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IT’S GOOD TO BE WEALTHY, and World War II saw the richer side win. The Grand Alliance was a behemoth, consisting of the world’s largest land mass (the Soviet Union), the biggest overseas empire (Great Britain), and the financial and industrial giant (the United States). Germany and Japan were strong states, certainly, but they could hardly compete in terms of production, manpower, or power projection. In retrospect, it is easy to over simplify the Allied victory as an inevitable triumph of superior resources.

It is intuitive to believe that bigger, better armed forces automatically confer an advantage, and like all intuitive ideas, this one does have much to recommend it. After all, no less an authority than Napoleon once famously declared that God was on the side of the “big battalions.” It is always risky to argue with Napoleon, but though his axiom is true to a degree, it is also incomplete. While superior numbers and wealth are obviously important, modern war requires more than numbers.

The real test of the “inevitability” thesis took place on the battlefield. It would be interesting to ask an Allied soldier or sailor, airman or Marine, “How did those superior resources work out for you?” You’d no doubt get back a contemptuous snort, seasoned with the off-color language that made this country great. If the Allies really were fighting a rich man’s war, then why so often did their men have to do so outnumbered and at a disadvantage?

A few specific examples: Try telling a Soviet grunt at Stalingrad that he was fighting a war with “superior resources.” He’d be stupefied. The Germans at Stalingrad had better tanks, better weapons, and even an advantage in numbers through much of the battle. That city fight—forcing the Germans into a murderous block-by-block slog— was the great equalizer. Every Ivan knew that, and so did General Vasily Chuikov of the 62nd Army holding the city. His troops fought a poor man’s fight, moving by night to nullify gains the Germans made the preceding day and deploying as closely as possible to their adversary to limit enemy air and artillery strikes. In the process, tens of thousands of the Soviets were killed. A lot of factors won Stalingrad, but superior resources were not high on the list.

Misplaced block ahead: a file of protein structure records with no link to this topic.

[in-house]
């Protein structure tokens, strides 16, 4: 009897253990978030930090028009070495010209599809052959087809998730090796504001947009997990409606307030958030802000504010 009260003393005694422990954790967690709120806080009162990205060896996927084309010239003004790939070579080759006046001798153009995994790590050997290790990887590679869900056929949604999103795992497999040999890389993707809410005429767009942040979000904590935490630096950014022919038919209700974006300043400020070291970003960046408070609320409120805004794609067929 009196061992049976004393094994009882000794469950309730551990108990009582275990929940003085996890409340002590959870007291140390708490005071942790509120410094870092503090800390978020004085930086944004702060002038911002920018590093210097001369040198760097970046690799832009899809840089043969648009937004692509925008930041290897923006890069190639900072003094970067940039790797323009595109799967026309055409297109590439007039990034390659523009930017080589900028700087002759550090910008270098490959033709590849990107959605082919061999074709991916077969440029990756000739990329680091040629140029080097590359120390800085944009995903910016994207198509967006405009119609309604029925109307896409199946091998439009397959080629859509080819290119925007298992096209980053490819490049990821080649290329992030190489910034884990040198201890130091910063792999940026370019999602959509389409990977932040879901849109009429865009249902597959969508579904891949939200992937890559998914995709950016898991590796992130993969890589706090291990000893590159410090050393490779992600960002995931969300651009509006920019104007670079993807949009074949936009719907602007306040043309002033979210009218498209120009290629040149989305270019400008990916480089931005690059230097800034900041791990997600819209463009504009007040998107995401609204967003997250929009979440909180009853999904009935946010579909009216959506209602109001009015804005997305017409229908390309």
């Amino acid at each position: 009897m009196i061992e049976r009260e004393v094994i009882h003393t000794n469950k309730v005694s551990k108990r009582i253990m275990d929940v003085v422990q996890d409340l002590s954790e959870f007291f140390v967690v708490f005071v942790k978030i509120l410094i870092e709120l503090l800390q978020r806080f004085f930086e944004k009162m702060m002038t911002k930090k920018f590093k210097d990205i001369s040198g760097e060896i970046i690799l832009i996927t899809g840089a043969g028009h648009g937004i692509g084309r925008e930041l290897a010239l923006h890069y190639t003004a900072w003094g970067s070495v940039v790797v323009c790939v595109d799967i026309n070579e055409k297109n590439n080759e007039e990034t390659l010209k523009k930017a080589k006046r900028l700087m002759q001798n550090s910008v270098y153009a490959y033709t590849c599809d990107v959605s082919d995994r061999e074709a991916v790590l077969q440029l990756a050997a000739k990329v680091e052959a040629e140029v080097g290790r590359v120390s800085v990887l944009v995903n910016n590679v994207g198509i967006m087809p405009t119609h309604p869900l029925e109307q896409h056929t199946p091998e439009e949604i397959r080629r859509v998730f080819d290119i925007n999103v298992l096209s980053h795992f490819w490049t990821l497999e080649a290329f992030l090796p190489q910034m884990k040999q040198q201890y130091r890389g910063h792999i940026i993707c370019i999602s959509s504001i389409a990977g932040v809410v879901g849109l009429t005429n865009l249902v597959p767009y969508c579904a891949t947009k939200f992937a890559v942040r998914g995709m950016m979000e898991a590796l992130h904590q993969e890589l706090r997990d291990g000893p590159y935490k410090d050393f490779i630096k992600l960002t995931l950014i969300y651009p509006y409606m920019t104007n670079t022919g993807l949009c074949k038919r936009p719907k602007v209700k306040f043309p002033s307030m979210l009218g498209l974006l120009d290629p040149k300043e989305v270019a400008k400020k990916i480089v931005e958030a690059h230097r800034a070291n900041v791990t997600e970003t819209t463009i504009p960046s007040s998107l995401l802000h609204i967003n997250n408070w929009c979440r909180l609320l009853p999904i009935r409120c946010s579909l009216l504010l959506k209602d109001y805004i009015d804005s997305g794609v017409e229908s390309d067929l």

Rich man’s war? Tell it to the Marines on Guadalcanal. The initial landings on August 7, 1942, met only minor opposition, but bad things started happening almost immediately. The naval commander for the operation, Admiral Frank Jack Fletcher, had such jitters about stationing his aircraft carriers in the narrow waters that he actually with drew them on day two. That night (August 8-9), Japanese cruisers inflicted a crushing defeat on U.S. naval forces off Savo Island. With the carriers gone and the Japanese dominating the waters, the U.S. Navy had to suspend transports to the island, leaving the Marines isolated. Fighting for the richest nation on earth, they survived on abandoned stores of Japanese rice and dried fish. Subsequent battles were as hard-fought and as close as they come. The Marines hung on, but only by the skin of their teeth. Admiral Ernest J. King had famously declared that the Marines would land on Guadalcanal “even on a shoestring,” and the men wound up doing just that.

And so it went. American soldiers facing down the panzers on Salerno. Soviet T-34 crews desperately trying to close the range against superior enemy tanks at Kursk. Canadian soldiers landing at Dieppe in the morning and being frog-marched off the beach as POWs less than 10 hours later. British infantry gamely holding the perimeter at Dunkirk, buying time for the rest of the army to evacuate the continent.

And in these moments lies the real problem with seeing World War II as a contest of national wealth. Sure, the Allies had key strategic advantages. At the end of the day, however, winning the war required a lot of men willing to risk their lives, ordinary guys who looked around and realized it was their time to die. It is a disservice to them to think that any of it was inevitable.


Originally published in the June 2014 issue of World War II. To subscribe, click here.